Dr Terry Flaxton (Drama: Theatre, Film and Television)

Terry Flaxton is currently an AHRC Knowledge Transfer Fellow situated at Bristol University in partnership with South West Screen and the Watershed Media Centre.

Professor Andrew Ginger (Hispanic, Portuguese and Latin American Studies)

Andrew Ginger’s research aims to reshape our understanding of the place of Hispanic culture in the modern world. His work is based on interdisciplinary sources from the eighteenth to the twentieth century.

Professor Susan Harrow (French)

Susan Harrow’s research and teaching interests lie in the later-nineteenth and twentieth centuries, especially poetry and the novel with a particular focus on the interrelation of literary modernism and visual culture.

Dr Madhu Krishnan (English)

Madhu Krishnan’s research considers contemporary African writing in the context of transnational literary production. She is particularly interested in the ways in which literary writing contributes to, subverts and is shaped by a broader, a priori image of 'Africa' circulating in a global imaginary.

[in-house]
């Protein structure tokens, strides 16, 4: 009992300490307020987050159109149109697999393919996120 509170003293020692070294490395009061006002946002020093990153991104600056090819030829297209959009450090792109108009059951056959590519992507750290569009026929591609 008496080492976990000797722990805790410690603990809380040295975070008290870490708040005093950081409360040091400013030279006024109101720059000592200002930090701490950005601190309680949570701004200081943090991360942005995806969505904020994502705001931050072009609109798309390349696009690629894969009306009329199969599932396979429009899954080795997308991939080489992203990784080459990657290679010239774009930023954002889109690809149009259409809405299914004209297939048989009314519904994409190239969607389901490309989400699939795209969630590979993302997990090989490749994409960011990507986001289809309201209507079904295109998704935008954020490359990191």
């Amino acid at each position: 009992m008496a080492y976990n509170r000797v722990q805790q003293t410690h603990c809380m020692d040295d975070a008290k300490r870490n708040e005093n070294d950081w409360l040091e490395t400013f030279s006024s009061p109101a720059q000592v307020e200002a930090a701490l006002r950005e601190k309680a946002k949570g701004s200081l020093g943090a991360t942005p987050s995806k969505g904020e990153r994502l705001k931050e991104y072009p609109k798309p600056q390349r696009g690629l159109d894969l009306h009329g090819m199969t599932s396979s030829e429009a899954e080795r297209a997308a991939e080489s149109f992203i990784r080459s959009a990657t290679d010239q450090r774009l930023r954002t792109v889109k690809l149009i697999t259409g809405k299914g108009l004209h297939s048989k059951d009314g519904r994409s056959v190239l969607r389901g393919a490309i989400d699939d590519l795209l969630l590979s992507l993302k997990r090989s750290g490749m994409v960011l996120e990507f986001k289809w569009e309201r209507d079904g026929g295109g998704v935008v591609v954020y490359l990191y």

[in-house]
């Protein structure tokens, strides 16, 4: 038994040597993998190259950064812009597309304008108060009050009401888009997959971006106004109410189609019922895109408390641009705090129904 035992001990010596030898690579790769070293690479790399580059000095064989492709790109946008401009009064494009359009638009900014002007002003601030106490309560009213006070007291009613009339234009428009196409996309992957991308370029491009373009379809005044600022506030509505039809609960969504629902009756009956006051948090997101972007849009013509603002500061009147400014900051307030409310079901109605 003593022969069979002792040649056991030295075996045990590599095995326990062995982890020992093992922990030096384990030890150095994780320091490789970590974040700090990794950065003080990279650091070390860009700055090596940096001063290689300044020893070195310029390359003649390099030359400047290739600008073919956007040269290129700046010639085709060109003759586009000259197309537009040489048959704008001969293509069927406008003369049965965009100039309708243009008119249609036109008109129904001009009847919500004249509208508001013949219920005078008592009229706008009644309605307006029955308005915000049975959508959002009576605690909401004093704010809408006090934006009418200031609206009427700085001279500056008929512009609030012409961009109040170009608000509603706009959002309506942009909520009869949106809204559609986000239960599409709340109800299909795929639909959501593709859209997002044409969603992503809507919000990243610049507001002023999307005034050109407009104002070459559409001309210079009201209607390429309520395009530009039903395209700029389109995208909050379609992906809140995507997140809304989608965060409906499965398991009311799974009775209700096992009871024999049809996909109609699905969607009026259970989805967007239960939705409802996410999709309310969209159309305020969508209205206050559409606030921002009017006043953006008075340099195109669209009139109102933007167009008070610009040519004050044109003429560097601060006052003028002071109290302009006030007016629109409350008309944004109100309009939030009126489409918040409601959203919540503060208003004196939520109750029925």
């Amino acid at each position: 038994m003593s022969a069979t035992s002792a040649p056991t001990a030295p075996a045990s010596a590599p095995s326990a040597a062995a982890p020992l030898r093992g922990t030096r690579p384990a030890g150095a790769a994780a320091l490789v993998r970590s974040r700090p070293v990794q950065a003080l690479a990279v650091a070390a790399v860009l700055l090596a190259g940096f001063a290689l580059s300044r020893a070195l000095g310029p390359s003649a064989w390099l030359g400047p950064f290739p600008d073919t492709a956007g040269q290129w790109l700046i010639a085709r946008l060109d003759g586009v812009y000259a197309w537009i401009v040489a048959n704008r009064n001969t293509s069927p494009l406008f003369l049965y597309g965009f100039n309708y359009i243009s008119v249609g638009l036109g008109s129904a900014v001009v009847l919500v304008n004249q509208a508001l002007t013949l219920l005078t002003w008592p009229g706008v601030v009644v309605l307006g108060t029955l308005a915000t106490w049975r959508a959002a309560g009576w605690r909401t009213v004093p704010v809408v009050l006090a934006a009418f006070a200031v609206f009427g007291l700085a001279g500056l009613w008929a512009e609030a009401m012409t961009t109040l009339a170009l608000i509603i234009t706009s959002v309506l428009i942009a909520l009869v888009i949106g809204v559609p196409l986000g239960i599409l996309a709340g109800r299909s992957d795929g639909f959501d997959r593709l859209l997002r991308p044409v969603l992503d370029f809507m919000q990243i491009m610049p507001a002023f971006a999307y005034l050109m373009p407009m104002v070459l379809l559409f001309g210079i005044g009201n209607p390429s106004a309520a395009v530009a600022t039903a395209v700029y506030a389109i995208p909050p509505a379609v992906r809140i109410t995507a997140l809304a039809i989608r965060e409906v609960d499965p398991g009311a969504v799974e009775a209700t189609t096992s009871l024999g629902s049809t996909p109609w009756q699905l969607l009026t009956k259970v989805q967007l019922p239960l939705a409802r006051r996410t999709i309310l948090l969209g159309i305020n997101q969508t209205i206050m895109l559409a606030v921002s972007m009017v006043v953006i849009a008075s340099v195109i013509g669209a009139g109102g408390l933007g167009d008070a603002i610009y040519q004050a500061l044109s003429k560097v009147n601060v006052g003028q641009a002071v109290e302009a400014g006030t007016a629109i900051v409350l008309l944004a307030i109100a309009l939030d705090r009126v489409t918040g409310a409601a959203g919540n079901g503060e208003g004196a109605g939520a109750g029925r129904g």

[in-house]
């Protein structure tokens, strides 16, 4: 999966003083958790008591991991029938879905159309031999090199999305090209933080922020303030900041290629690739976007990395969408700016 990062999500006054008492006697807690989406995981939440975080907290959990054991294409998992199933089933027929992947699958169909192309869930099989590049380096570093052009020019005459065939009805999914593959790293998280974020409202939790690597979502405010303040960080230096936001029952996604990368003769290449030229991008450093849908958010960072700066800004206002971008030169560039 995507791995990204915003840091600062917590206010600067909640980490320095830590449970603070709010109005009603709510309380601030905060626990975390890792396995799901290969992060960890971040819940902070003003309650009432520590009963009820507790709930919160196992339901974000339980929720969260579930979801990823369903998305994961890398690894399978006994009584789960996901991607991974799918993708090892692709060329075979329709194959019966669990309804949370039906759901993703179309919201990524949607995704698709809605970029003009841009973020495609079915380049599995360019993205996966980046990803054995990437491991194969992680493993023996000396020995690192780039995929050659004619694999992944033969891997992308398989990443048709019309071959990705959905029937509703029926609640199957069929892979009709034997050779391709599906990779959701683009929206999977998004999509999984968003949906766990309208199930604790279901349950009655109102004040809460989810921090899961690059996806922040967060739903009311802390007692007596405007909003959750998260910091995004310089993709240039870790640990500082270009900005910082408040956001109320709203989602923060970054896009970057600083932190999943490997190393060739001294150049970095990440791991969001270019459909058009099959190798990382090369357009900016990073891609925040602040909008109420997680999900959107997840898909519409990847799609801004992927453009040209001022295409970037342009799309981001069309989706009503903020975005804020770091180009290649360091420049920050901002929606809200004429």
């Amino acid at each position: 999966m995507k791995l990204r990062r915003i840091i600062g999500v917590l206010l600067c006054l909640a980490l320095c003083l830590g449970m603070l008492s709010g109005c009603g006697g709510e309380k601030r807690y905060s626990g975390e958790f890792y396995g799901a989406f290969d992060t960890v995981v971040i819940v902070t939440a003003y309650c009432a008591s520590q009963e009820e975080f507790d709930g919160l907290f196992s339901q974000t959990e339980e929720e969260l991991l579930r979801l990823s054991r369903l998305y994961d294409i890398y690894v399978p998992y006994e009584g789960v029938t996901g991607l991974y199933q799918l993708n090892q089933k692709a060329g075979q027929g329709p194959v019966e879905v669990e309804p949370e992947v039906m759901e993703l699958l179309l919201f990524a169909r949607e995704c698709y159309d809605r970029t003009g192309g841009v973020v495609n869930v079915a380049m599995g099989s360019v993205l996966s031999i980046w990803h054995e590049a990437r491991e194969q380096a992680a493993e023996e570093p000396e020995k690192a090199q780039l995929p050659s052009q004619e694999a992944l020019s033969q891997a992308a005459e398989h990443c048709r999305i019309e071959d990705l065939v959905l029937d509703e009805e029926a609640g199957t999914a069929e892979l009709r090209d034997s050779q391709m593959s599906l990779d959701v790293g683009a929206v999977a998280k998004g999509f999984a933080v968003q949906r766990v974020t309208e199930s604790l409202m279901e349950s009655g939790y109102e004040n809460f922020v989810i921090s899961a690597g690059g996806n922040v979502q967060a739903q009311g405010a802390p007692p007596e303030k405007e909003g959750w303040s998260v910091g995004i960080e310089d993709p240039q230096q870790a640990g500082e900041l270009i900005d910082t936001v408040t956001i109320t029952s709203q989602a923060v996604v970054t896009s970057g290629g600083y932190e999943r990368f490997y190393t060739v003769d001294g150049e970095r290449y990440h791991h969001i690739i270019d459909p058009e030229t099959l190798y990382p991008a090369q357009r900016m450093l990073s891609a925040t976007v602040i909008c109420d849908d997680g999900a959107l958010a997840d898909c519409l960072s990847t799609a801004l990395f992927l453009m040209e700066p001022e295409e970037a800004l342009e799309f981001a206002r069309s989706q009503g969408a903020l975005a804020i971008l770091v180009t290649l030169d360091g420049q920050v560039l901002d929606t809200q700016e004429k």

Dr Ulrika Maude (English)

Ulrika Maude's research interests are in modernism and post-war writing. She has published essays and articles on modernist literature, perception and philosophies of embodiment.

Dr Nicoletta Momigliano (Classics and Ancient History)

Nicoletta Momigliano’s main research interests are in Aegean Prehistory; Minoan archaeology, especially the archaeology of Knossos; the history of Aegean Bronze Age studies; Ceramics; Bronze Age Anatolia and Anatolian/Aegean interactions.

Dr Simon Potter (Historical Studies)

Simon Potter’s research focuses upon the history of the mass media in the British empire. His early research examined the role played by newspapers and news agencies in linking up the component parts of the ‘British world’ (Britain, Canada, Australia, New Zealand and South Africa) in the late nineteenth and early twentieth centuries.

Dr Theo Savvas (English)